Israel's $100 million moonshot blasts off with a successful launch

Pablo Tucker
May 8, 2019

Israel's first spacecraft created to land on the moon was successfully launched from the U.S. Kennedy Space Center early on Friday morning, Israeli officials said.

The unmanned spacecraft Beresheet (genesis) will be launched from Cape Canaveral in Florida, from a SpaceX Falcon 9 rocket carrying three satellites. This major liftoff, which will take place at Cape Canaveral Air Force Station in Florida at 8:45 p.m. EST, will begin Israel's first eight-week journey to the moon. It is scheduled to reach the moon on April 4th and attempt a lunar landing on April 11th. "Good luck, Beresheet!" wrote the 89-year-old Aldrin, who was the lunar module pilot when he and fellow astronaut and mission commander Neil Armstrong became the first two humans to walk on the moon on July 21, 1969.

The $100 million mission was financed mainly through private donors. "This is a big milestone".

Israel is headed for the moon.

The Falcon 9 rocket that brought Beresheet into space also deployed a large geo-communication satellite and other equipment for the US Air Force.

Beresheet was one of only three payloads to be carried aloft by the SpaceX rocket.

With this mission, Israel will join the United States, Russia and China in landing a spacecraft on the moon.

Take-off was followed live back in Israel, with Prime Minister Benjamin Netanyahu watching alongside engineers from the control center of Israel Aerospace Industries (IAI). The spacecraft is carrying a Hebrew Bible inscribed with nanotechnology on a small metal circle the size of a NIS 5 coin, and a time capsule with Israel's Declaration of Independence and national anthem, the memories of a Holocaust survivor, children's drawings of space and the moon, the Traveler's Prayer and a note from the late president Shimon Peres.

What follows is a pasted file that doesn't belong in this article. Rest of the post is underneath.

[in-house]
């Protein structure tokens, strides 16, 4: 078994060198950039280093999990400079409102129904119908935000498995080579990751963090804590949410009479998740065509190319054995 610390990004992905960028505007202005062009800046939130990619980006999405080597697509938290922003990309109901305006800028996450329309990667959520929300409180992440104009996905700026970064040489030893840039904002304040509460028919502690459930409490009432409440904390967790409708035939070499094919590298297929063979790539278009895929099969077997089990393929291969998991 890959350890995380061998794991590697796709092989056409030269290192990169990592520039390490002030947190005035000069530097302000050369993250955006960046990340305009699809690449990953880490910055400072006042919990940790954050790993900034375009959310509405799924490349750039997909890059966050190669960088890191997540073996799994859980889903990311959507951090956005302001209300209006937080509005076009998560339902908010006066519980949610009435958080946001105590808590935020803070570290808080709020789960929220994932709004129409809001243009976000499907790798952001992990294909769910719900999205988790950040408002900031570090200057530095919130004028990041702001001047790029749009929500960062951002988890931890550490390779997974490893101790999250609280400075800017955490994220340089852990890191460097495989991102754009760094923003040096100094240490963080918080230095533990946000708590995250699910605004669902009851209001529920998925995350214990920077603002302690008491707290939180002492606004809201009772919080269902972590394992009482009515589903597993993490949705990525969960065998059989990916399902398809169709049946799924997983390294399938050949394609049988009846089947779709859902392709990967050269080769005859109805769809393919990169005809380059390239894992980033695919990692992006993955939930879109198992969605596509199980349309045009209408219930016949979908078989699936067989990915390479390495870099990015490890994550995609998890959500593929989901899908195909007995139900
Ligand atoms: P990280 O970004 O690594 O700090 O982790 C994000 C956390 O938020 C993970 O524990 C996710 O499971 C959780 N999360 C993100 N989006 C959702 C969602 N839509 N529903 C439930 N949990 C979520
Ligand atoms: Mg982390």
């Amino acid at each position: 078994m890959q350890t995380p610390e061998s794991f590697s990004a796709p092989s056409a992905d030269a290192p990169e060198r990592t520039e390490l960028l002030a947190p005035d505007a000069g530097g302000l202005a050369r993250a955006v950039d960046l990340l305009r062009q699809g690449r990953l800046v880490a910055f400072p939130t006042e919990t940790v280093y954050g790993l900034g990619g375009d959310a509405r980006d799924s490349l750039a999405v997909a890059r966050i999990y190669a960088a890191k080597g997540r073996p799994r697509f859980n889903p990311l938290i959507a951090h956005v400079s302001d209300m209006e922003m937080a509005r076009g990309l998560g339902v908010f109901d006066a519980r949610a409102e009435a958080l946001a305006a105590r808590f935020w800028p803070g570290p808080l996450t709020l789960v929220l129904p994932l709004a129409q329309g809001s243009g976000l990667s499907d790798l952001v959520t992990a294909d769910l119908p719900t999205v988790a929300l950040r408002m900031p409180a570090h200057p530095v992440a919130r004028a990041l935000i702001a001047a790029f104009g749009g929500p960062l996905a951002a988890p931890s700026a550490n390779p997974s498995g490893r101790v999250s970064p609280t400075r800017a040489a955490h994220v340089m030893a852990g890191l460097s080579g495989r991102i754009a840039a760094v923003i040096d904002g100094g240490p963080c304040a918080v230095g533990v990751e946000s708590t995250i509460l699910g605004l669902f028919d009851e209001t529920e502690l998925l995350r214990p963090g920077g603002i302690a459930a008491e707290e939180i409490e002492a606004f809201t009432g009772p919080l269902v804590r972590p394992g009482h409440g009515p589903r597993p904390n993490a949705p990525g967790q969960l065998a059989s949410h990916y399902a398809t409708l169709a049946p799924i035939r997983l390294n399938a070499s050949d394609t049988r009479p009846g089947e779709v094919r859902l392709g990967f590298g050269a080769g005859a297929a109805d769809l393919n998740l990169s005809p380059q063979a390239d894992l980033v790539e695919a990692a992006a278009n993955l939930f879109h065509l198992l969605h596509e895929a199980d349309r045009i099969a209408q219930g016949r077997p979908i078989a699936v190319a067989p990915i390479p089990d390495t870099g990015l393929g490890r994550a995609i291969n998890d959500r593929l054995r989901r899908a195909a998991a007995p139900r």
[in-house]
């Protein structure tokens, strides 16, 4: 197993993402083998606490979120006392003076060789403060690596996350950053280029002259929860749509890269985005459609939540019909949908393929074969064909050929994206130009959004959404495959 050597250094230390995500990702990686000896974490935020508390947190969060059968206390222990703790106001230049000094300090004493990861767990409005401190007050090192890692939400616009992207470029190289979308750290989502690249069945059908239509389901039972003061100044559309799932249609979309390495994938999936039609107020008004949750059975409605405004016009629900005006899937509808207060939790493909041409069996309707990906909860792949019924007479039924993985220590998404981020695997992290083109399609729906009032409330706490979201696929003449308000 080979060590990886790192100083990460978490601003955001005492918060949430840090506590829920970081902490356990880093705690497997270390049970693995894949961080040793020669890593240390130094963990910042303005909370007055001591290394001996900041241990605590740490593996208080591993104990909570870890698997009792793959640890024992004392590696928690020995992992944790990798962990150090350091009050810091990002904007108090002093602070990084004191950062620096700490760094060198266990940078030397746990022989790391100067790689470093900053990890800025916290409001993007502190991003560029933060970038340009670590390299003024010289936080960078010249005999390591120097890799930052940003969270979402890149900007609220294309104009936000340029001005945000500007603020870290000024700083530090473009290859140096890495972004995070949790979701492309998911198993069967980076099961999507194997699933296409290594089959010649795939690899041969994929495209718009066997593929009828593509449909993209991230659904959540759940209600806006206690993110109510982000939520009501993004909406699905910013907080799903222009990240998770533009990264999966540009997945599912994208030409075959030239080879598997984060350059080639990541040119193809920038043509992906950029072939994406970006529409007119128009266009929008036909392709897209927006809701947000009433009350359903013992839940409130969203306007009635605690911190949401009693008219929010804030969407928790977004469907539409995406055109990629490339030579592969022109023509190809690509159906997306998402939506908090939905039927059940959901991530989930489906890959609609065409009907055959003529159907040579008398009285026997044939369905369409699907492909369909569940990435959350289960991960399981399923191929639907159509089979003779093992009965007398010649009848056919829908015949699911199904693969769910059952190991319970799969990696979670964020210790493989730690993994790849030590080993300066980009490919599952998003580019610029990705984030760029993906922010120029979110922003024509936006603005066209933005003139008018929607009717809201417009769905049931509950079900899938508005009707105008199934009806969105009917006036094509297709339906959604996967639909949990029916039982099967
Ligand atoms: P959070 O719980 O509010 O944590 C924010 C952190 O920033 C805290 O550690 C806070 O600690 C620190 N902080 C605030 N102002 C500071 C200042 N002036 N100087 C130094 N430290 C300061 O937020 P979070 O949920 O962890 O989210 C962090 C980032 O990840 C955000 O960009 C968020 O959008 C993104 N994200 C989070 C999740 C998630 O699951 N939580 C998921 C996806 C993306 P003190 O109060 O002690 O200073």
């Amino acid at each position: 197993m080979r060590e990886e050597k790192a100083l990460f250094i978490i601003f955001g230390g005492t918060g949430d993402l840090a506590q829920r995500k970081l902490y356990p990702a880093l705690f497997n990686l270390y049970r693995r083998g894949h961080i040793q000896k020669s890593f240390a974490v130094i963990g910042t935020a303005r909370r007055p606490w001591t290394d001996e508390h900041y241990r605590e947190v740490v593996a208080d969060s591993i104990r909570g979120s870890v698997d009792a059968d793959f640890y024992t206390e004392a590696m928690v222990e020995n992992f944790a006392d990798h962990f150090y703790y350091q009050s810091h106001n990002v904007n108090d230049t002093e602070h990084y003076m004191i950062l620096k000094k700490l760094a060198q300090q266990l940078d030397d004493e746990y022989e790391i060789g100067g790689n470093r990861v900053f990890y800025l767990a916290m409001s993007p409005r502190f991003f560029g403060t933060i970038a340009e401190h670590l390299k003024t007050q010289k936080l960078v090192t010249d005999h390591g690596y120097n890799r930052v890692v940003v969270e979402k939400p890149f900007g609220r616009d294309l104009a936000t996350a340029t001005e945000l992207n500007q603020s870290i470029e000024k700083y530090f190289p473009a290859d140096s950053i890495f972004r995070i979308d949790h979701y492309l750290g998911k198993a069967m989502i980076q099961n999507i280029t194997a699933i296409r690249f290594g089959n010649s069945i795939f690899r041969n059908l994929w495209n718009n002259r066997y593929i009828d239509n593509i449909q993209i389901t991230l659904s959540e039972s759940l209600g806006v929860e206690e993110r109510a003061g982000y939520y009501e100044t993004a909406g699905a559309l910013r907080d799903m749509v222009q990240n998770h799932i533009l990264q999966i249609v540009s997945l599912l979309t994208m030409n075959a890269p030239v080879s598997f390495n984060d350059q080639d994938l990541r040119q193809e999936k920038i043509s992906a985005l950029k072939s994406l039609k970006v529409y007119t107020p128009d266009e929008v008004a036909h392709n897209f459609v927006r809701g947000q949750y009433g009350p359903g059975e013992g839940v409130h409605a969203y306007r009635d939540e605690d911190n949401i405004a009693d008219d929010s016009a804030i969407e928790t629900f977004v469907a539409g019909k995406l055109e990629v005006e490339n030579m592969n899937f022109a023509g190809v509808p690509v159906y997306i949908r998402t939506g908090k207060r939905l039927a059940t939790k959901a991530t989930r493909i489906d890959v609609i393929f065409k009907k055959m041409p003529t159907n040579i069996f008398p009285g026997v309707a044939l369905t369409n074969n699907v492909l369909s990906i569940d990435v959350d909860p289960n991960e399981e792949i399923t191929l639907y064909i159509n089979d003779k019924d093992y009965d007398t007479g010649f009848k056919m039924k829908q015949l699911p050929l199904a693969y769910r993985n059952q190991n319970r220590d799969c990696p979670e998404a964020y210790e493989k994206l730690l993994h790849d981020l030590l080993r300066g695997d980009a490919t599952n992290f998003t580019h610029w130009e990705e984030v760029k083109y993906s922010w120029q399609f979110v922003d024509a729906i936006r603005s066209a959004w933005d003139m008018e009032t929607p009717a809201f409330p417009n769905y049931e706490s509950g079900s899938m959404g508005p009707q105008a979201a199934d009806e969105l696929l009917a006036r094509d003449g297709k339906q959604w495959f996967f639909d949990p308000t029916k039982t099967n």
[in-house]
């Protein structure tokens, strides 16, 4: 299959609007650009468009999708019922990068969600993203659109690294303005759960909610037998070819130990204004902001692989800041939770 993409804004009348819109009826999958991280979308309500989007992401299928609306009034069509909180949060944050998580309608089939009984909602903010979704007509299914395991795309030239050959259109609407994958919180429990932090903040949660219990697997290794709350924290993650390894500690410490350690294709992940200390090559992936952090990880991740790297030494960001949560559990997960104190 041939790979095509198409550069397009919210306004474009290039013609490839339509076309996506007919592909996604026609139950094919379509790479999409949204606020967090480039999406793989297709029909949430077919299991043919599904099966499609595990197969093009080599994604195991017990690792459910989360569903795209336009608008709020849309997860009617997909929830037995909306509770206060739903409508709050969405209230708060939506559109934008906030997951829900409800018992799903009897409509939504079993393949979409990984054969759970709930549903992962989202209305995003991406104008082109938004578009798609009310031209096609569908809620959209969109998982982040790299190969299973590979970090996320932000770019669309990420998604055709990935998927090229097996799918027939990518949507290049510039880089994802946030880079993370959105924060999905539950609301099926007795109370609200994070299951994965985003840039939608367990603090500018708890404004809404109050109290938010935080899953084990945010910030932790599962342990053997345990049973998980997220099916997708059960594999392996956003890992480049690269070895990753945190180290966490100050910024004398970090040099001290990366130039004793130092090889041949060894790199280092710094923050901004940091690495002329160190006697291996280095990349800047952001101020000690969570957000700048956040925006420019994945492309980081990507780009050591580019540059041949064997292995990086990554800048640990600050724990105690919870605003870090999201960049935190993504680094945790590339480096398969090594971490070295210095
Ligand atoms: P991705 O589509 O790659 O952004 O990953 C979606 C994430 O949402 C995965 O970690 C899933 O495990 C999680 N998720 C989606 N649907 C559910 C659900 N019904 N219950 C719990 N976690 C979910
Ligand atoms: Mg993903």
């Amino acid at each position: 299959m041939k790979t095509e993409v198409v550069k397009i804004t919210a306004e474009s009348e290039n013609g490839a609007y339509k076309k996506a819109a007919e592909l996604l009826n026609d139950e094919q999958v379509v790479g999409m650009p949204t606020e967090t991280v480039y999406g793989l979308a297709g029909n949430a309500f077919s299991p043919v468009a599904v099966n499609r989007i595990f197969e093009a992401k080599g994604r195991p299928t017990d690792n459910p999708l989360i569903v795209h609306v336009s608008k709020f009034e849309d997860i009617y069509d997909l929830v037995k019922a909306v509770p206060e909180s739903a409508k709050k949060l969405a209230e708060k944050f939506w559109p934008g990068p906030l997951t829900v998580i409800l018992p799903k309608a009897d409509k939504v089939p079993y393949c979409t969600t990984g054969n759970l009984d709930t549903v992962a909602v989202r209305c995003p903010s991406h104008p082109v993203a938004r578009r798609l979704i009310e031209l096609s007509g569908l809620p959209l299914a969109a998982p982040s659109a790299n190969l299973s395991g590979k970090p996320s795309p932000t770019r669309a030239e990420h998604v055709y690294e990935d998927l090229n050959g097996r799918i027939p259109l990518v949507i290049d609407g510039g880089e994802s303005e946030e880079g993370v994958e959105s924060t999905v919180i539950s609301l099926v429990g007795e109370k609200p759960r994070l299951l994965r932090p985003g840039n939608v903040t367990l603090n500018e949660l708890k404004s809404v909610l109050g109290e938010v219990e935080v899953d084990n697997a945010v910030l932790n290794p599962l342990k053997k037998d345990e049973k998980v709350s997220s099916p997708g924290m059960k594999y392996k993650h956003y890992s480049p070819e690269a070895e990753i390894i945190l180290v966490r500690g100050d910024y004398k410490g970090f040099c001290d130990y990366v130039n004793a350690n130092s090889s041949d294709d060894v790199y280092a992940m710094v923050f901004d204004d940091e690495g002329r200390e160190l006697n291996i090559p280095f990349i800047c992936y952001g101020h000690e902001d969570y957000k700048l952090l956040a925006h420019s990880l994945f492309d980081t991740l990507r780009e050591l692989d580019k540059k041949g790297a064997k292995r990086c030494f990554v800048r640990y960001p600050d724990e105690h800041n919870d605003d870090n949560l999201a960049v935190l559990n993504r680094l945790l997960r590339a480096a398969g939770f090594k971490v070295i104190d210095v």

On Friday, NASA is expected to decide whether to give its final go-ahead to SpaceX for a first, unmanned test flight on March 2 of a new capsule created to carry astronauts to and from the International Space Station. "This is a historic step for all nations and commercial space as we look to extend our collaborations beyond low-Earth orbit and on to the Moon", said in a statement NASA Administrator Jim Bridenstine. At a pre-launch briefing here on Wednesday (Feb. 20), SpaceIL co-founder Kfir Damari said Ramon "inspired us when we were younger", adding that he hopes SpaceIL's mission will inspire the next generation of Israeli rocket scientists.

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